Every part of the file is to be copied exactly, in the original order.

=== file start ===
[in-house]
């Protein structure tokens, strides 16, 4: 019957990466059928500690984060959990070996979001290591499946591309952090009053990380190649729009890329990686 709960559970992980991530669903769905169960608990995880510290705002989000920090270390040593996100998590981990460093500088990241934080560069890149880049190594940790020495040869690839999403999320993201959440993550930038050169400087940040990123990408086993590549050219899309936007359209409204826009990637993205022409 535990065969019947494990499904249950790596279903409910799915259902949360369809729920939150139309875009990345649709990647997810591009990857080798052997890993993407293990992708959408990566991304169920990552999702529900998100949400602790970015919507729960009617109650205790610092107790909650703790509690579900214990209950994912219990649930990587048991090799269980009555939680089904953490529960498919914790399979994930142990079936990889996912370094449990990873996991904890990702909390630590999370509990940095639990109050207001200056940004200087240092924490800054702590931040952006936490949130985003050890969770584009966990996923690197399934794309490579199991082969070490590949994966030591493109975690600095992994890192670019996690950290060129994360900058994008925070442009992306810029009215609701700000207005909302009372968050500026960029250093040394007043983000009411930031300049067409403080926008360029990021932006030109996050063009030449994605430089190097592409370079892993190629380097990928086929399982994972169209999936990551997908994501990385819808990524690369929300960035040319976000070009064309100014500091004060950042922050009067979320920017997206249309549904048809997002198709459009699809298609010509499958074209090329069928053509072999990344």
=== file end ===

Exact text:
[in-house]
């Protein structure tokens, strides 16, 4: 019957990466059928500690984060959990070996979001290591499946591309952090009053990380190649729009890329990686 709960559970992980991530669903769905169960608990995880510290705002989000920090270390040593996100998590981990460093500088990241934080560069890149880049190594940790020495040869690839999403999320993201959440993550930038050169400087940040990123990408086993590549050219899309936007359209409204826009990637993205022409 535990065969019947494990499904249950790596279903409910799915259902949360369809729920939150139309875009990345649709990647997810591009990857080798052997890993993407293990992708959408990566991304169920990552999702529900998100949400602790970015919507729960009617109650205790610092107790909650703790509690579900214990209950994912219990649930990587048991090799269980009555939680089904953490529960498919914790399979994930142990079936990889996912370094449990990873996991904890990702909390630590999370509990940095639990109050207001200056940004200087240092924490800054702590931040952006936490949130985003050890969770584009966990996923690197399934794309490579199991082969070490590949994966030591493109975690600095992994890192670019996690950290060129994360900058994008925070442009992306810029009215609701700000207005909302009372968050500026960029250093040394007043983000009411930031300049067409403080926008360029990021932006030109996050063009030449994605430089190097592409370079892993190629380097990928086929399982994972169209999936990551997908994501990385819808990524690369929300960035040319976000070009064309100014500091004060950042922050009067979320920017997206249309549904048809997002198709459009699809298609010509499958074209090329069928053509072999990344």